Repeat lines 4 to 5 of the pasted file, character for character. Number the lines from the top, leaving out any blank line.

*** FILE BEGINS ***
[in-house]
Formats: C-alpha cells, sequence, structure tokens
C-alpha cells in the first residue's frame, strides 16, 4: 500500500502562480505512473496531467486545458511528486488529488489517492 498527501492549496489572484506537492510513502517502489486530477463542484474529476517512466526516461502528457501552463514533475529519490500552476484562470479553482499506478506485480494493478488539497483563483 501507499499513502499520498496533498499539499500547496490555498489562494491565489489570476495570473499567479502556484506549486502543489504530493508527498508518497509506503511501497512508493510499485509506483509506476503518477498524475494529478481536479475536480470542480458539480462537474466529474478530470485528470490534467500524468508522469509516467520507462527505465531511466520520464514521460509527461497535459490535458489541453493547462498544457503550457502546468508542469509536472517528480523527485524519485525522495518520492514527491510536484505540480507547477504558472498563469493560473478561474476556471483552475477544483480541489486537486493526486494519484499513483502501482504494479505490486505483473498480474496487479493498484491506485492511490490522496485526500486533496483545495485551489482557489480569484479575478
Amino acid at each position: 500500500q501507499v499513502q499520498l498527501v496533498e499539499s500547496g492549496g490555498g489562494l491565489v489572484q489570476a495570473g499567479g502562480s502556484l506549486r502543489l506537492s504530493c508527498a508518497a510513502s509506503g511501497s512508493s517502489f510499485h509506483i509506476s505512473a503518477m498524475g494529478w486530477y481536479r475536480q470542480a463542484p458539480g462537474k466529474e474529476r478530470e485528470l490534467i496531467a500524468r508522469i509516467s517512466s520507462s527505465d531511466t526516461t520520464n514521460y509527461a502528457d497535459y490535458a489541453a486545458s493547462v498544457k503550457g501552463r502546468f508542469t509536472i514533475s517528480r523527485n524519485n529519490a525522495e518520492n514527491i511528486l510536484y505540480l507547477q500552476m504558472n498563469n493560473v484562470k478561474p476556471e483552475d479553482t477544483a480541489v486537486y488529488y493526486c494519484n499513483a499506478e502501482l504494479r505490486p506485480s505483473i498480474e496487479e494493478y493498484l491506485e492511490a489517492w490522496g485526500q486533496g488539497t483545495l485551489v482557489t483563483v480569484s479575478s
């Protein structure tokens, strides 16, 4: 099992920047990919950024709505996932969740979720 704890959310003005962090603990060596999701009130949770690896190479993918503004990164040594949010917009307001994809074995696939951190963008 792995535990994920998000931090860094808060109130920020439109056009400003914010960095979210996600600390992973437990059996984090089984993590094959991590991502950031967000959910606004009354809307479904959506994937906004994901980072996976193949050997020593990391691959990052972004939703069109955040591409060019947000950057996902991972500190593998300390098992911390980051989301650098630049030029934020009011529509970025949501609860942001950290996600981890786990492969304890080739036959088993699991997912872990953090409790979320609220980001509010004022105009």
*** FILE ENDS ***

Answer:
Amino acid at each position: 500500500q501507499v499513502q499520498l498527501v496533498e499539499s500547496g492549496g490555498g489562494l491565489v489572484q489570476a495570473g499567479g502562480s502556484l506549486r502543489l506537492s504530493c508527498a508518497a510513502s509506503g511501497s512508493s517502489f510499485h509506483i509506476s505512473a503518477m498524475g494529478w486530477y481536479r475536480q470542480a463542484p458539480g462537474k466529474e474529476r478530470e485528470l490534467i496531467a500524468r508522469i509516467s517512466s520507462s527505465d531511466t526516461t520520464n514521460y509527461a502528457d497535459y490535458a489541453a486545458s493547462v498544457k503550457g501552463r502546468f508542469t509536472i514533475s517528480r523527485n524519485n529519490a525522495e518520492n514527491i511528486l510536484y505540480l507547477q500552476m504558472n498563469n493560473v484562470k478561474p476556471e483552475d479553482t477544483a480541489v486537486y488529488y493526486c494519484n499513483a499506478e502501482l504494479r505490486p506485480s505483473i498480474e496487479e494493478y493498484l491506485e492511490a489517492w490522496g485526500q486533496g488539497t483545495l485551489v482557489t483563483v480569484s479575478s
């Protein structure tokens, strides 16, 4: 099992920047990919950024709505996932969740979720 704890959310003005962090603990060596999701009130949770690896190479993918503004990164040594949010917009307001994809074995696939951190963008 792995535990994920998000931090860094808060109130920020439109056009400003914010960095979210996600600390992973437990059996984090089984993590094959991590991502950031967000959910606004009354809307479904959506994937906004994901980072996976193949050997020593990391691959990052972004939703069109955040591409060019947000950057996902991972500190593998300390098992911390980051989301650098630049030029934020009011529509970025949501609860942001950290996600981890786990492969304890080739036959088993699991997912872990953090409790979320609220980001509010004022105009």